This is by no means perhaps the most theologically distressing item I read in the book, although as a mother I found it to be downright horrifying, but Rob Bell praises her ingenuity on page 182 and says she attributes the quote to Bono.

Her statements published in the public forum, very much open her up to scrutiny. And to the emergents--No fair finding fault with everyone’s but your own conversation and shame on you hiding behind skirts or whatever’s trendier than me these days.

carolczech said...

Mark B. Hanson said... "Of course, the other "baby Bells" influenced are the members of their church, but often the fruit of theological compromise comes out first in your own family."

To me, that's the crux of the problem with Kristen Bell's statements. She has been sitting under Rob Bell's teaching from the beginning and this is the fuzzy fruit we get. Barring any mental deficiency in Mrs. Bell (herself a product of a Christian upbrining and college) Rob seems to be failing as both pastor and spiritual leader of his family to impart spiritual truth to his wife.

As a woman who has done a fair amount of public speaking (some in not-so-friendly situations) I'm rather offended by the implication that a woman should be permitted to make drive-by comments and then retreat behind her husband. While I am also a stay-at-home mom and think I understand the biblical womanhood concept, if I'm putting my thoughts out there in the public marketplace of ideas, I ought to be willing to defend what I say.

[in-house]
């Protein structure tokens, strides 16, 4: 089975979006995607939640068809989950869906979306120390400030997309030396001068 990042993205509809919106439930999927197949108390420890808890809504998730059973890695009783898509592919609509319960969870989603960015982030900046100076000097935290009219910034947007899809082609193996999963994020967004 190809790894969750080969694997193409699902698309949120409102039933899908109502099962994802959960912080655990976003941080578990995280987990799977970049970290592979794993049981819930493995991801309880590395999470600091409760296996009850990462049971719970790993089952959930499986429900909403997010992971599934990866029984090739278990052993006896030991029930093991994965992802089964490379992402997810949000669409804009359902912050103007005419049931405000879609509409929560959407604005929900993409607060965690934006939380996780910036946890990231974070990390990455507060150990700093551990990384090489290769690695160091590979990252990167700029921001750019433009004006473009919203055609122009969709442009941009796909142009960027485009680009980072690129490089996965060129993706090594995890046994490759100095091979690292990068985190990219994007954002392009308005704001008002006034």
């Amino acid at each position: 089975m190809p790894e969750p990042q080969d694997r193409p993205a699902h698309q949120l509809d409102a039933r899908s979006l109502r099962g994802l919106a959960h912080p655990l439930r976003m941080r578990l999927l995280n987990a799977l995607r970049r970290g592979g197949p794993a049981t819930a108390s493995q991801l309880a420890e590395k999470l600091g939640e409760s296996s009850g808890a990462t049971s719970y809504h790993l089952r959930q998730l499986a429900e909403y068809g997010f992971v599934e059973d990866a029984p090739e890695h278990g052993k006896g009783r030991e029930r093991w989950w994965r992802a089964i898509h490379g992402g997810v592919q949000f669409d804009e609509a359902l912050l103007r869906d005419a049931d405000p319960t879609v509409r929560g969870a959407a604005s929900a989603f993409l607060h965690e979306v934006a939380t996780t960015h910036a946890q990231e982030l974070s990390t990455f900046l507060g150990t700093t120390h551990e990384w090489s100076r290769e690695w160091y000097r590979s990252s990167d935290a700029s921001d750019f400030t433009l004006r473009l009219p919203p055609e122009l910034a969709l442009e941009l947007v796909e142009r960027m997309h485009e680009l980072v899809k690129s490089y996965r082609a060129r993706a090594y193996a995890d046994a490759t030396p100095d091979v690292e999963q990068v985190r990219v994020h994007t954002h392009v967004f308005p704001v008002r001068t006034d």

This emerging martyrology isn't unique to Kristin Bell. Rob wrote a diatribe about his critics and whined about being misquoted & misunderstood, blah, blah, blah... & Padgitt had his whole odd wink thing as a way to dodge his critics.

Exhibit A: there's currently a "Martyrfest" going on in the Padgitville blog about an interview Dr. MacArthur did with Crosswalk where apparently MacArthur stated his belief that Padgitt is a Universalist:

blog quote: "I'm sorry to hear that this stuff keeps coming your way, Doug. It sucks to be slandered, even when the slanderer is someone whose opinion doesn't mean much. We don't do church the same way, but I know a lot of people who deeply appreciate you and Solomon's Porch--even if you're not a church ;)"

Critics on the blog are BEGGING Padgitt to explain his views on Universalism (some very earnestly and politely), but beyond saying, "I'm not," all he will say is, "Buy my new book when it comes out."

http://pagitt.typepad.com/pagittblog/2007/12/i-probably-shou.html#comments

S.J. Walker said...

I think Bruce is gone for this one. I might be wrong.

DJP said...

Since Phil's far too modest, let me just say, on this specific issue:

Game, set, match.

Phil Johnson said...

Note to all (but to one commenter in particular):

1. I don't carry arguments from the meta of my blog into private e-mail, or else I would be answering nattering rogues all the time. If you want to debate with me about something that has been written here, post your comments here and be accountable for what you say.

2. Don't write to me and boast of how "teachable" you are and how willing you are to be corrected—and expect me to take your word for it—if you have never shown an ounce of teachability in your public participation in our meta.